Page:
4. Have two to three anecdotes from past experience that portray you in a positive light. Whether it’s the time you saved the day at the restaurant you work at by filling in for a sick waitress AND busing all the tables or the time your attention to detail spotted a clerical error in the spreadsheet your boss was about to present to a client, these stories are ways to brag about your strengths without seeming like you’re bragging.
5. The basics: be a little early, firm but not bone-crushing handshake, look them in the eye, be friendly, and don’t say “like” before every sentence. Don’t feel like you have to answer their questions right away; it’s ok to think about it (of course, don’t have them wondering if you had a stroke mid-question).
Above all else, relax. They WANT you to be the perfect person to hire; if you are, their job is done. So all you have to do is not prove them wrong. That’s not so hard, right?
Oh yeah, and breathe.
First things first: I am not a cat person. I’m just not. I love dogs. I love an animal that you can roll on the floor with, rub their belly, and BOOM, you’re the greatest thing alive (at least in their eyes). I like things that come when they’re called because they WANT to spend every waking second with you. I like an animal that only thinks three things:
1. I love you so much I can barely stand it.
2. I’m hungry. But you’re so wonderful you probably already have a plan to deal with it.
3. My GOD, could I love you any MORE?? No!!!
Ok, so now you’re thinking, Geez woman, just get a boyfriend. But I think a dog is probably much more reliable anyway.
The POINT is, despite my general preference for dogs, my lease only allows cats (and grudgingly at that…), so in August my roommate Emma and I bought a kitten from a rescue shelter. We named her McKinley (don’t ask why, it’s an inside joke that you won’t think is funny), and totally fell in love with her.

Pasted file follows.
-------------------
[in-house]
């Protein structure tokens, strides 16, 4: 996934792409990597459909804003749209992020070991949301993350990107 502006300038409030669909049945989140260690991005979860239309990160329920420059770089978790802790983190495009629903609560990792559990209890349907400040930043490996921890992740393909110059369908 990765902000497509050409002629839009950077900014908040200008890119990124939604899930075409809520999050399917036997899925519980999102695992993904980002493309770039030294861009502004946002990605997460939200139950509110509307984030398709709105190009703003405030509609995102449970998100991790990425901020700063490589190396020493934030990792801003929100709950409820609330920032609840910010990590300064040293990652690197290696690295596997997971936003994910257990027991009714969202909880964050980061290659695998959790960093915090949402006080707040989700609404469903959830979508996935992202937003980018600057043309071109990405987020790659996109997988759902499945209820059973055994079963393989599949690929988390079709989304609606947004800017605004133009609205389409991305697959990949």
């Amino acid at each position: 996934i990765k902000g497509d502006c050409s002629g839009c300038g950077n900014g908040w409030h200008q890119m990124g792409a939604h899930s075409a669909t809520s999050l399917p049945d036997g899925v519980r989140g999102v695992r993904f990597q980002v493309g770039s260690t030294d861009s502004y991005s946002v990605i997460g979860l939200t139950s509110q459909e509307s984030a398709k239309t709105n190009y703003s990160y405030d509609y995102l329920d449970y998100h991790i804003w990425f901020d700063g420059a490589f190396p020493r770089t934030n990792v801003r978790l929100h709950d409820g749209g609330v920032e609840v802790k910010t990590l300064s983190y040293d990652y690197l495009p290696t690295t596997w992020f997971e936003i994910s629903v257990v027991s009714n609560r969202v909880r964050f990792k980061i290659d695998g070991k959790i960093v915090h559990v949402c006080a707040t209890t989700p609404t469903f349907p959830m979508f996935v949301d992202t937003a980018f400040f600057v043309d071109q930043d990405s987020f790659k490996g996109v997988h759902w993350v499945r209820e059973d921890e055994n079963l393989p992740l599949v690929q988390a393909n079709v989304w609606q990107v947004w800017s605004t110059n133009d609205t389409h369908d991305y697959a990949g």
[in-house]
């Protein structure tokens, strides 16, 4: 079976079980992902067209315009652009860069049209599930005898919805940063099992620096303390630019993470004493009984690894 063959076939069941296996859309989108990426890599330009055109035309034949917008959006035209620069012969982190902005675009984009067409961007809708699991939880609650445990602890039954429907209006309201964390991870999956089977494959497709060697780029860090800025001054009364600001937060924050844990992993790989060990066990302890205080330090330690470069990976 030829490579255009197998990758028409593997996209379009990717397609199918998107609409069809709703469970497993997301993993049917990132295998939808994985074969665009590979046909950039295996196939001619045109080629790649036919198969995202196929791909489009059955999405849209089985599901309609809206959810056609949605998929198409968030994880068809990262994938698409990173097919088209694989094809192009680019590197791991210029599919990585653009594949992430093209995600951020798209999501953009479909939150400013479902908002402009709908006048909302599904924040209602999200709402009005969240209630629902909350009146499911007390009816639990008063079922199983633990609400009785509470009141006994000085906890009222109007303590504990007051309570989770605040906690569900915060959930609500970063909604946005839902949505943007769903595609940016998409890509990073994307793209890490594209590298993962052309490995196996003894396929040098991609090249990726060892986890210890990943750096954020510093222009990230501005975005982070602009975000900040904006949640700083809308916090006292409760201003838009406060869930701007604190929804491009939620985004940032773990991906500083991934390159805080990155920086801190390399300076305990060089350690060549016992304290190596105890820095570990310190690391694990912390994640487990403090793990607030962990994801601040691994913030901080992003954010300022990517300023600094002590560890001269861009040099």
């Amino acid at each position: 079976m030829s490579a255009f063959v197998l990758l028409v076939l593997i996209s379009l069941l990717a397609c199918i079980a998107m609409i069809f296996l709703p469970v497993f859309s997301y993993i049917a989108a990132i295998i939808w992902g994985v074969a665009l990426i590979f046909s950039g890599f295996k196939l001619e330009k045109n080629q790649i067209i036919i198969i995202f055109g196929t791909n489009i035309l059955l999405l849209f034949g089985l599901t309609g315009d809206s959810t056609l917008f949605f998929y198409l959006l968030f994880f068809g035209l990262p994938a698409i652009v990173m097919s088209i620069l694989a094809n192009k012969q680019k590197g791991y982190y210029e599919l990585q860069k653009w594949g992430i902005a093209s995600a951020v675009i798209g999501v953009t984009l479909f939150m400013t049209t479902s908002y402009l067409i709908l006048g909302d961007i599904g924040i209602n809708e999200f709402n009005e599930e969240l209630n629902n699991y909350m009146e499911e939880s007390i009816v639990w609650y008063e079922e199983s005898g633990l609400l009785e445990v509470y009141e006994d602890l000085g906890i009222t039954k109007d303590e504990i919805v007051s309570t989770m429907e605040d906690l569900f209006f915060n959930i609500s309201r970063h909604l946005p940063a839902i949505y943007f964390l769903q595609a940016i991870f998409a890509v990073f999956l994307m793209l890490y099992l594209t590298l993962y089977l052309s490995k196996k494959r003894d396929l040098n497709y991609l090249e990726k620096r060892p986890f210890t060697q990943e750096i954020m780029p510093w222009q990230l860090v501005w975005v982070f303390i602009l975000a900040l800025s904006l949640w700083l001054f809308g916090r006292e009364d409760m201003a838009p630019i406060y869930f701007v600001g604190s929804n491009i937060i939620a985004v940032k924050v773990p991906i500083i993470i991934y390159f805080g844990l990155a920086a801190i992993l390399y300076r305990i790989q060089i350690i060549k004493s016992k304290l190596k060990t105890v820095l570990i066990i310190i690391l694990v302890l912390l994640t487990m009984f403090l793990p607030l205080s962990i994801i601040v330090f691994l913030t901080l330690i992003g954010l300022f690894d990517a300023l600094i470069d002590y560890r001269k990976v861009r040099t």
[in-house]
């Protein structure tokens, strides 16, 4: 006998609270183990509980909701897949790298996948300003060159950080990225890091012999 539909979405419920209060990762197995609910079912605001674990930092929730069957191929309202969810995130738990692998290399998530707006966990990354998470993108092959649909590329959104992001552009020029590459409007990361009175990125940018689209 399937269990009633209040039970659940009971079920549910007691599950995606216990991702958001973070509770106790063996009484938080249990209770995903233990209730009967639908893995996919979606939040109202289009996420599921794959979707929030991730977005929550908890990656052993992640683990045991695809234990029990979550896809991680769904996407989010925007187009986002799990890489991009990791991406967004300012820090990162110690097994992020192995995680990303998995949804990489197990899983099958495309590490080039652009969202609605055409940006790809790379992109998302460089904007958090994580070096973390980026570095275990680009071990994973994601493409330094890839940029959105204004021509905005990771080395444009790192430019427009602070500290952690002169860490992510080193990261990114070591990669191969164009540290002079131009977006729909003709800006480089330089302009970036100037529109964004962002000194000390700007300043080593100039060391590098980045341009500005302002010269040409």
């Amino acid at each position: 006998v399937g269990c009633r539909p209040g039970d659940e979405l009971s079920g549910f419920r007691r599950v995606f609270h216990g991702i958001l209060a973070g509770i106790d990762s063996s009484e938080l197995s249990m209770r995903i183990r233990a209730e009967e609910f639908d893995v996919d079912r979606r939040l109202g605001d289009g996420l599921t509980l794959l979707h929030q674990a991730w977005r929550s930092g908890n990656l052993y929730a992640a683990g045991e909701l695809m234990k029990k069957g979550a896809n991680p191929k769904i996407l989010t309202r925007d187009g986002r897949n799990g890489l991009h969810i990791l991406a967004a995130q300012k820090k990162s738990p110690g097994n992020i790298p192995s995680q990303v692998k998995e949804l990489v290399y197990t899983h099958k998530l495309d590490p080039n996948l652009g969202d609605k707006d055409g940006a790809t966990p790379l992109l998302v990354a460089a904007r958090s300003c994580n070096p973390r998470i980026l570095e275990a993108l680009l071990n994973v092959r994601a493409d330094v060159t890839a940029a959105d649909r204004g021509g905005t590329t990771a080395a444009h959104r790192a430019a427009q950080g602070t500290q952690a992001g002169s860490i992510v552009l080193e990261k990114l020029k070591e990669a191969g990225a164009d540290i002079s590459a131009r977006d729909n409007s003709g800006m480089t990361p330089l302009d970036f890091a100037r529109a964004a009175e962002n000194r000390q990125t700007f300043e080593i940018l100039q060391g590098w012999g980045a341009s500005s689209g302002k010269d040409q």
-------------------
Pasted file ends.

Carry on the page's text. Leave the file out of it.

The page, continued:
Emma is also a dog person. In fact, we both have West Highland White Terriers back at our parents’ homes. So, in way of an experiment, we decided to raise dear McKinlers as a dog. As a result, we now have a clumsy cat who drinks from the toilet, snuggles under the covers, doesn’t bathe herself, and plays fetch. Mission accomplished.
Of course, the animal is still a cat with cat instincts and cat quirks. For example, McKinley needs to be given a bath now and then. However, she is not such a fan of water. The first time Emma and I tried washing her, I ended up with a hole in my arm courtesy of her dagger-like claw. We are slowly warming her up to the idea, though. She’s no longer afraid of the sink, and we can rub her down with a damp washcloth without too much of a fuss. Baby steps.
I have good news and bad news. The good news is that the wisdom teeth surgery went well–all four teeth went without a fight, feeling has returned to the lower half of my face, and so far no signs of a dry socket.
The bad news: I was way too exhausted post-op to write a post. As in, I don’t remember the drive home, or even really how I got to my parents’ couch pre-pass-out. So here we are, three days later. Consider the soreness in my jaw and the chipmunk cheeks enough of a punishment.